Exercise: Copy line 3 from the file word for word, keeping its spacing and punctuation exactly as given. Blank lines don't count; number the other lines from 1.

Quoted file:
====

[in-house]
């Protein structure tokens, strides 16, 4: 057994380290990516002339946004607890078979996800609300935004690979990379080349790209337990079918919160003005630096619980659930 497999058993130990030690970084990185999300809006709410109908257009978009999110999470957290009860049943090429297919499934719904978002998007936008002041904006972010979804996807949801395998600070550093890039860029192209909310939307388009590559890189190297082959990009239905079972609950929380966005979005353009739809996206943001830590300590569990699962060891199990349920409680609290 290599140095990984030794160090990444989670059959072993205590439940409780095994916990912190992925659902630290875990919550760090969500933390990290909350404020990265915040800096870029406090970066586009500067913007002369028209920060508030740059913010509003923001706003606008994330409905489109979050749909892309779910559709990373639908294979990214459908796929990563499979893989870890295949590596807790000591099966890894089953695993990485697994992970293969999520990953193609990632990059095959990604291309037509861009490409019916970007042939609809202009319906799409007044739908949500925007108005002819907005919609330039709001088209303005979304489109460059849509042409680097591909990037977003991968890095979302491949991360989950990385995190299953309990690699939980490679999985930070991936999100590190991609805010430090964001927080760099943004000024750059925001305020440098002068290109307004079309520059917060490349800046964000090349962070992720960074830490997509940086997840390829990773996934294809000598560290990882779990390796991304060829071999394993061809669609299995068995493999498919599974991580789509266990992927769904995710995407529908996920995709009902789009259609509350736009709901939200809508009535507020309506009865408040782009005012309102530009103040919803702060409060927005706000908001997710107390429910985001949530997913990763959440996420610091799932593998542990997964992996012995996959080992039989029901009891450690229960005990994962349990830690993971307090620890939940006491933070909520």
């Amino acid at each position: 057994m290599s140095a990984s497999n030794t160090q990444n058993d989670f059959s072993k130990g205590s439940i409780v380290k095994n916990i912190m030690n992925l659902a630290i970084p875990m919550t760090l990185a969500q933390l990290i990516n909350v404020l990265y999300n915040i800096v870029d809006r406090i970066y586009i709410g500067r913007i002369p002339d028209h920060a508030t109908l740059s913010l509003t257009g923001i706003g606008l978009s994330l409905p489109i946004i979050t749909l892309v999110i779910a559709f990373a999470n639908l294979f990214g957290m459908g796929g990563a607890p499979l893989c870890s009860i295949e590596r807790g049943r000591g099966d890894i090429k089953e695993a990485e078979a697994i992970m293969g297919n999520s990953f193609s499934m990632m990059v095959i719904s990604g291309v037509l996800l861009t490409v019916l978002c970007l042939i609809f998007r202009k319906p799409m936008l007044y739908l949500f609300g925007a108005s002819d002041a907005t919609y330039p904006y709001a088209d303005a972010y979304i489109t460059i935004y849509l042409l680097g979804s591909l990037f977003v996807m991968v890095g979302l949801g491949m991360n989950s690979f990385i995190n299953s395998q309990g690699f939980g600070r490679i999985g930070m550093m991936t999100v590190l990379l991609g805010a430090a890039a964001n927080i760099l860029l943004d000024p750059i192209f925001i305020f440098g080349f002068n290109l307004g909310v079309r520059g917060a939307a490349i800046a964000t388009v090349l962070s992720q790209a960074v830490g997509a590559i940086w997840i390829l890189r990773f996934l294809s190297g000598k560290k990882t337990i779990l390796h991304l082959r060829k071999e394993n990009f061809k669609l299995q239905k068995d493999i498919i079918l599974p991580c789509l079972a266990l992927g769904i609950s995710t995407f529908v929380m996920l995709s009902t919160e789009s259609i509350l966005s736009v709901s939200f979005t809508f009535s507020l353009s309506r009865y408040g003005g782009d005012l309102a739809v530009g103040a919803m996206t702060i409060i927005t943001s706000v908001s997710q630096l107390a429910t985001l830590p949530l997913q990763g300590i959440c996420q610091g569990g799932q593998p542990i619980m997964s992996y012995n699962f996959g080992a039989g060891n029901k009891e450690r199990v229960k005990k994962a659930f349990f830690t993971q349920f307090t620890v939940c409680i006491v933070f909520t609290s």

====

């Amino acid at each position: 057994m290599s140095a990984s497999n030794t160090q990444n058993d989670f059959s072993k130990g205590s439940i409780v380290k095994n916990i912190m030690n992925l659902a630290i970084p875990m919550t760090l990185a969500q933390l990290i990516n909350v404020l990265y999300n915040i800096v870029d809006r406090i970066y586009i709410g500067r913007i002369p002339d028209h920060a508030t109908l740059s913010l509003t257009g923001i706003g606008l978009s994330l409905p489109i946004i979050t749909l892309v999110i779910a559709f990373a999470n639908l294979f990214g957290m459908g796929g990563a607890p499979l893989c870890s009860i295949e590596r807790g049943r000591g099966d890894i090429k089953e695993a990485e078979a697994i992970m293969g297919n999520s990953f193609s499934m990632m990059v095959i719904s990604g291309v037509l996800l861009t490409v019916l978002c970007l042939i609809f998007r202009k319906p799409m936008l007044y739908l949500f609300g925007a108005s002819d002041a907005t919609y330039p904006y709001a088209d303005a972010y979304i489109t460059i935004y849509l042409l680097g979804s591909l990037f977003v996807m991968v890095g979302l949801g491949m991360n989950s690979f990385i995190n299953s395998q309990g690699f939980g600070r490679i999985g930070m550093m991936t999100v590190l990379l991609g805010a430090a890039a964001n927080i760099l860029l943004d000024p750059i192209f925001i305020f440098g080349f002068n290109l307004g909310v079309r520059g917060a939307a490349i800046a964000t388009v090349l962070s992720q790209a960074v830490g997509a590559i940086w997840i390829l890189r990773f996934l294809s190297g000598k560290k990882t337990i779990l390796h991304l082959r060829k071999e394993n990009f061809k669609l299995q239905k068995d493999i498919i079918l599974p991580c789509l079972a266990l992927g769904i609950s995710t995407f529908v929380m996920l995709s009902t919160e789009s259609i509350l966005s736009v709901s939200f979005t809508f009535s507020l353009s309506r009865y408040g003005g782009d005012l309102a739809v530009g103040a919803m996206t702060i409060i927005t943001s706000v908001s997710q630096l107390a429910t985001l830590p949530l997913q990763g300590i959440c996420q610091g569990g799932q593998p542990i619980m997964s992996y012995n699962f996959g080992a039989g060891n029901k009891e450690r199990v229960k005990k994962a659930f349990f830690t993971q349920f307090t620890v939940c409680i006491v933070f909520t609290s």